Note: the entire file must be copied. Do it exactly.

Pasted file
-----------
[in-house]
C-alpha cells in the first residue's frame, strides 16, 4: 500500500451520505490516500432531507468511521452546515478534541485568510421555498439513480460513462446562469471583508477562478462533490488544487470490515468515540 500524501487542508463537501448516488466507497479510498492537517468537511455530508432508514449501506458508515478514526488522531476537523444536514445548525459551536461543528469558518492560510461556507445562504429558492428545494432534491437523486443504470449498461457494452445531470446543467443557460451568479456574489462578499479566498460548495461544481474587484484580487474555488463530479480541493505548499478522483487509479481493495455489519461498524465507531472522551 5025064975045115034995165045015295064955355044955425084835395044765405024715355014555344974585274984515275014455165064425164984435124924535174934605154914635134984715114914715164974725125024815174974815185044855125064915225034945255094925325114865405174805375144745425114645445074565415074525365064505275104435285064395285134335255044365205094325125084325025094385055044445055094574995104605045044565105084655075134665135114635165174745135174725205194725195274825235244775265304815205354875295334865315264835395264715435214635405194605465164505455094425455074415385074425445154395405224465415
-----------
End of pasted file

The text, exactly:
[in-house]
C-alpha cells in the first residue's frame, strides 16, 4: 500500500451520505490516500432531507468511521452546515478534541485568510421555498439513480460513462446562469471583508477562478462533490488544487470490515468515540 500524501487542508463537501448516488466507497479510498492537517468537511455530508432508514449501506458508515478514526488522531476537523444536514445548525459551536461543528469558518492560510461556507445562504429558492428545494432534491437523486443504470449498461457494452445531470446543467443557460451568479456574489462578499479566498460548495461544481474587484484580487474555488463530479480541493505548499478522483487509479481493495455489519461498524465507531472522551 5025064975045115034995165045015295064955355044955425084835395044765405024715355014555344974585274984515275014455165064425164984435124924535174934605154914635134984715114914715164974725125024815174974815185044855125064915225034945255094925325114865405174805375144745425114645445074565415074525365064505275104435285064395285134335255044365205094325125084325025094385055044445055094574995104605045044565105084655075134665135114635165174745135174725205194725195274825235244775265304815205354875295334865315264835395264715435214635405194605465164505455094425455074415385074425445154395405224465415